This is not the real issue. The public needs to recognize that unrestricted offshore drilling is simply not a viable long-term energy strategy and will never ease near-term prices at the pump. The entire estimated 18-billion-barrel offshore supply amounts to what the United States now consumes in about 2.5 years. At least a decade is required to bring any additional offshore-oil fields into production.
The real bold steps of this legislation are its requirements and tax incentives for alternative renewable energy and its emphasis on energy efficiency.
Wednesday’s Times also carried a story of an analysis by the American Physical Society [“Energy-efficiency need called urgent,” News, Sept. 17], outlining sensible steps to reduce energy consumption significantly and cost-effectively in transportation, buildings and other areas.
Transforming the automobile fleet to hybrids can reduce gasoline consumption by 60 percent. By adopting sensible energy-efficiency policies now, the report explains how we can cut our dependence on foreign oil, strengthen our economy and reduce global warming.
Our future depends on intelligently using less energy, not blindly drilling for more.
— Gary S.E. Lagerloef, Bainbridge Island
Environmental excuse dead
We hear so much about “Big Oil” and “Big Business.” What about “Big Environmentalism”?
Were these groups consolidated, this $4 billion-a-year industry would have rivaled Lehman Brothers for No. 47 in profits on the 2007 Fortune 500 list, above 3M and Dow Chemical Co. Through legal harassment and lobbying, they are using these resources to obstruct all true advancement in world energy supplies.
What a scam the “Gang of 10” compromise drilling bill is! Telling oil extractors they must stay 50+ miles offshore is like telling the nerd to climb the fence out of the baseball park and wait for fly balls.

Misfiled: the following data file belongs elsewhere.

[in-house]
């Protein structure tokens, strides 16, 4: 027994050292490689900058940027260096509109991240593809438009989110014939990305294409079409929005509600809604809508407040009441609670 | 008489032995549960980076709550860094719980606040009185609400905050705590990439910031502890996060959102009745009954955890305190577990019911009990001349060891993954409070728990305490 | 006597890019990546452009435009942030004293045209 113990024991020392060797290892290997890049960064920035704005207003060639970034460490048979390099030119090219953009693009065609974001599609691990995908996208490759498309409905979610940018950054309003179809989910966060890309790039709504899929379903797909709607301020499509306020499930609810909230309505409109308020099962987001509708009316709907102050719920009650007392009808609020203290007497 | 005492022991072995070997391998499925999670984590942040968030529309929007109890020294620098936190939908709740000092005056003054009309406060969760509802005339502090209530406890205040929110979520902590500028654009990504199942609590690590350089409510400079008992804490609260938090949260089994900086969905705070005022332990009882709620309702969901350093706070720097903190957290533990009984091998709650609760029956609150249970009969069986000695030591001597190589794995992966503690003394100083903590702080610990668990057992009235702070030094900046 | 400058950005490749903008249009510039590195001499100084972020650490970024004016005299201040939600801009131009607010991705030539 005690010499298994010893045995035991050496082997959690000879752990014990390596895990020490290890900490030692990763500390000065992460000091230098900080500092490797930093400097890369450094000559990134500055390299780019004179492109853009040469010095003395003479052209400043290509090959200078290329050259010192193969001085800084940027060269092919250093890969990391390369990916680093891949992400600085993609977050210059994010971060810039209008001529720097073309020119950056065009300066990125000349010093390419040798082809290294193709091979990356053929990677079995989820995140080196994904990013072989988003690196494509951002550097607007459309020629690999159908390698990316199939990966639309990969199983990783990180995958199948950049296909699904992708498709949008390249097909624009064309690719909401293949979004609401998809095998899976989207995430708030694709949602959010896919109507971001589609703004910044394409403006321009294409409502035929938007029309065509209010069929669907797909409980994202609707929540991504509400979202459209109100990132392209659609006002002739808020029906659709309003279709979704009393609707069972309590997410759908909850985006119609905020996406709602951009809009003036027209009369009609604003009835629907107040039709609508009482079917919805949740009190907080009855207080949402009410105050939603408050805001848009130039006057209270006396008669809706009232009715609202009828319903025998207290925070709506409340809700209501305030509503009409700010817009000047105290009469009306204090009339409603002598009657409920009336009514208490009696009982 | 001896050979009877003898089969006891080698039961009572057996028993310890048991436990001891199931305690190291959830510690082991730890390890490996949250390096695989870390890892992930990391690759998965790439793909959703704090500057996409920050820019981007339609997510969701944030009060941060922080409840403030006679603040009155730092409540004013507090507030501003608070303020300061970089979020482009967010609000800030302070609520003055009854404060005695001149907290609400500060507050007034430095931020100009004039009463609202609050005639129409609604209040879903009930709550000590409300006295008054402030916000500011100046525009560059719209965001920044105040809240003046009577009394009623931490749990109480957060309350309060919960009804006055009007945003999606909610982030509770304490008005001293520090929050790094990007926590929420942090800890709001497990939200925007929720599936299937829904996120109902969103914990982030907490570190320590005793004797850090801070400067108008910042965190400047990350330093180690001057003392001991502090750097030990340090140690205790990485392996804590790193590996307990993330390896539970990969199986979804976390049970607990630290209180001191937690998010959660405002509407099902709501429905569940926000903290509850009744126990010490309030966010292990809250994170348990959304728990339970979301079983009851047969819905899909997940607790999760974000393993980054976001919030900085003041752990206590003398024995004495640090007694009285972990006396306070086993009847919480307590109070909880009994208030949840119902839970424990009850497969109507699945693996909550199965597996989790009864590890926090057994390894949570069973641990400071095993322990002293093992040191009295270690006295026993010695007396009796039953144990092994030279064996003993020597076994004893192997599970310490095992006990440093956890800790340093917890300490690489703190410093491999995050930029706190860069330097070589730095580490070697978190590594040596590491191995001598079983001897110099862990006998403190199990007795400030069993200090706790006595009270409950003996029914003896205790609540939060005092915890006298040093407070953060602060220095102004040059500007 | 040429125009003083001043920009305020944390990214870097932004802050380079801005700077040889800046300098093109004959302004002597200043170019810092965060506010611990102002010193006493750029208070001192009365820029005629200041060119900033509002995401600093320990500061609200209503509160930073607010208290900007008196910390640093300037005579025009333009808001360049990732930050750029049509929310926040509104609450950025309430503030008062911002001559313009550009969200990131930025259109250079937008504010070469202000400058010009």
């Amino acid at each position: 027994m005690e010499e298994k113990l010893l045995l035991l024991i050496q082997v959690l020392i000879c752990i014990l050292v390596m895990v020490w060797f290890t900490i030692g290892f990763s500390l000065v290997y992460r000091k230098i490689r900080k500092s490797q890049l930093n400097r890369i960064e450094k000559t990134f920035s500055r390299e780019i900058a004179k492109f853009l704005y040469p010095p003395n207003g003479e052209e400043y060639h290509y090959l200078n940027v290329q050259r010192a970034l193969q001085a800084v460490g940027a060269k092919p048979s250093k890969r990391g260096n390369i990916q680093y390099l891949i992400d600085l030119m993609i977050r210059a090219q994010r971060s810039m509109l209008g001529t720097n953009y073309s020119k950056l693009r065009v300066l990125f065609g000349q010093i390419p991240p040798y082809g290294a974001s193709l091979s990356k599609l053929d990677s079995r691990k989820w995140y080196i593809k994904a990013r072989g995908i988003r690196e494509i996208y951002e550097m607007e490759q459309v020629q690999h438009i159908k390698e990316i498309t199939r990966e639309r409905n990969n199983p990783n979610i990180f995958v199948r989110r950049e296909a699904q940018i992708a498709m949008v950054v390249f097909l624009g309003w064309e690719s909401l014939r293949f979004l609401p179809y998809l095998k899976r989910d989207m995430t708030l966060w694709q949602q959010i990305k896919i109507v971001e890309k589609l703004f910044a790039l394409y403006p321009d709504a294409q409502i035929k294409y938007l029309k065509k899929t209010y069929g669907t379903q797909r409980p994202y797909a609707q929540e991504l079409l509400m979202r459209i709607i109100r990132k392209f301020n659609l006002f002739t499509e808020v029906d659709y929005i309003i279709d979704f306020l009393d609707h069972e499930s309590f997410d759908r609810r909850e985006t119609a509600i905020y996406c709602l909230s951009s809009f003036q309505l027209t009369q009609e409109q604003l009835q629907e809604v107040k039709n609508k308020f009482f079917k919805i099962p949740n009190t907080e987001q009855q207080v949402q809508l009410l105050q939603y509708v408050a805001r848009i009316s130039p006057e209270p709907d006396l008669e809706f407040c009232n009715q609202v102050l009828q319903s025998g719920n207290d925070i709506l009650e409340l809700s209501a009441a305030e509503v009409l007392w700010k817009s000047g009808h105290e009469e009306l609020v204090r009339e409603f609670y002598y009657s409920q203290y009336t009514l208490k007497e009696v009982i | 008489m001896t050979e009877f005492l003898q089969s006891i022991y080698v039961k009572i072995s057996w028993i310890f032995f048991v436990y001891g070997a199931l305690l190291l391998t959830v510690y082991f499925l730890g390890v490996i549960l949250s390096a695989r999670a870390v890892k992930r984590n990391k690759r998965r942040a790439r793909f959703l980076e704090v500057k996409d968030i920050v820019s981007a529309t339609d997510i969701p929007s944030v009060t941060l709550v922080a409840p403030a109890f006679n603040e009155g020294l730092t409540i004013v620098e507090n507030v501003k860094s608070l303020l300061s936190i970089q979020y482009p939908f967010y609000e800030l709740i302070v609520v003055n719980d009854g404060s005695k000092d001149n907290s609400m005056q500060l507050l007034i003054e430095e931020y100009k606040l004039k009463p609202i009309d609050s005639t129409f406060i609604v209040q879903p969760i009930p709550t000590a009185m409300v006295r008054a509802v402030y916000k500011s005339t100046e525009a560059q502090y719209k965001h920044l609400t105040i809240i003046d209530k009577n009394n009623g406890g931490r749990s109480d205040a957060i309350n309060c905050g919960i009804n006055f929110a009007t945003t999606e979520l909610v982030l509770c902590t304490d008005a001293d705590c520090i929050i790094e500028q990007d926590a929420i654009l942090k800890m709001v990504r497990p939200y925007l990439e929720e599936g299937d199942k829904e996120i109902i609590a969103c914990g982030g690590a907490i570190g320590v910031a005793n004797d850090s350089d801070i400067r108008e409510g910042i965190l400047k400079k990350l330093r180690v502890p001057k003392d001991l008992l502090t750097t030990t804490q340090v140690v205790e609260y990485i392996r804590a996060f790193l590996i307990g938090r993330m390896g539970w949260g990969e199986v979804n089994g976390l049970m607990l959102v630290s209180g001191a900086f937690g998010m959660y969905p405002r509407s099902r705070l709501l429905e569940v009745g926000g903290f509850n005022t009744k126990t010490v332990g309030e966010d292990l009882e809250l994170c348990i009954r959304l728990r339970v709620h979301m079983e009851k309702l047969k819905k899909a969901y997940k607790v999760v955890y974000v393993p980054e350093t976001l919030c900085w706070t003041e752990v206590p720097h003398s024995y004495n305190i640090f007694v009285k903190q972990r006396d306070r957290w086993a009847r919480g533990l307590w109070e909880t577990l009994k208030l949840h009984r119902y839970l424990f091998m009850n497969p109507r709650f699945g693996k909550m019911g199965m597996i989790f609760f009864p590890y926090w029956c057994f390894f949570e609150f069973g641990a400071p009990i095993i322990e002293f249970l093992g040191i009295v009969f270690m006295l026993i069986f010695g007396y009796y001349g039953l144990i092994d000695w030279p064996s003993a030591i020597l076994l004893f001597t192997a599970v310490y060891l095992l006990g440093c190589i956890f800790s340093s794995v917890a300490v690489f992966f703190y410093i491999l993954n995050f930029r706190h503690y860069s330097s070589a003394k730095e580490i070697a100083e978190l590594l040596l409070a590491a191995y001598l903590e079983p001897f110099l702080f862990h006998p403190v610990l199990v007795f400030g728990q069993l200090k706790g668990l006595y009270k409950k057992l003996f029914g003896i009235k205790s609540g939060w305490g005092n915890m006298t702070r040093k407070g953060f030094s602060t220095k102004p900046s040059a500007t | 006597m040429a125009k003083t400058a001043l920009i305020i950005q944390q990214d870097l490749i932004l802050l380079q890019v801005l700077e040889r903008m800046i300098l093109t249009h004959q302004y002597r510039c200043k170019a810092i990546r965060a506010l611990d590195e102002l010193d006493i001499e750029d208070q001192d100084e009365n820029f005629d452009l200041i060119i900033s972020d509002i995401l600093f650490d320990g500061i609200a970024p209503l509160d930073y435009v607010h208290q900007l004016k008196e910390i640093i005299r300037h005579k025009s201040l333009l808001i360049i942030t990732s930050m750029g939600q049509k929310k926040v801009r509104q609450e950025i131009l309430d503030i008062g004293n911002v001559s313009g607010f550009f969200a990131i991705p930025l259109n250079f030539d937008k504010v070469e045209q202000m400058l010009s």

The environmental excuse for no drilling is dead. Drilling has been shown, by the government’s own Minerals Management Service, to release pressure that causes nature to seep thousands of barrels of oil per year. Net seepage of controlled drilling releases only 1 percent as many barrels as nature left alone. Nature’s system is dirty and wasteful.
So, real environmentalists should be screaming for more drilling!
— Kay Buccola, Woodinville
Ramsey has it right
I was very impressed by Bruce Ramsey’s reasoned argument in support of drilling for oil [“Drilling for oil buys time to develop the fuels of the future,” editorial column, Sept. 17]. It is this kind of intelligent, realistic discussion that I am not hearing from the Obama campaign.
Sen. Barack Obama often complains about the perceived “fear mongering” of the right in regards to terrorism, yet I often hear the same foreboding diction used by his campaign in regards to our “addiction to foreign oil.”
It is time that we stopped assuaging our national guilt by demanding the nebulous goal of instant energy independence. Such a drastic, dramatic shift will take years of hard work; it is not something that will happen overnight.
While this transformation is occurring, while we are developing new technologies, we need to find a way of obtaining oil that does not leave us reliant on countries that do not particularly like us. Drilling is just that option, and it, as Ramsey points out, buys us much needed time.
— Paul Adolphsen, Seattle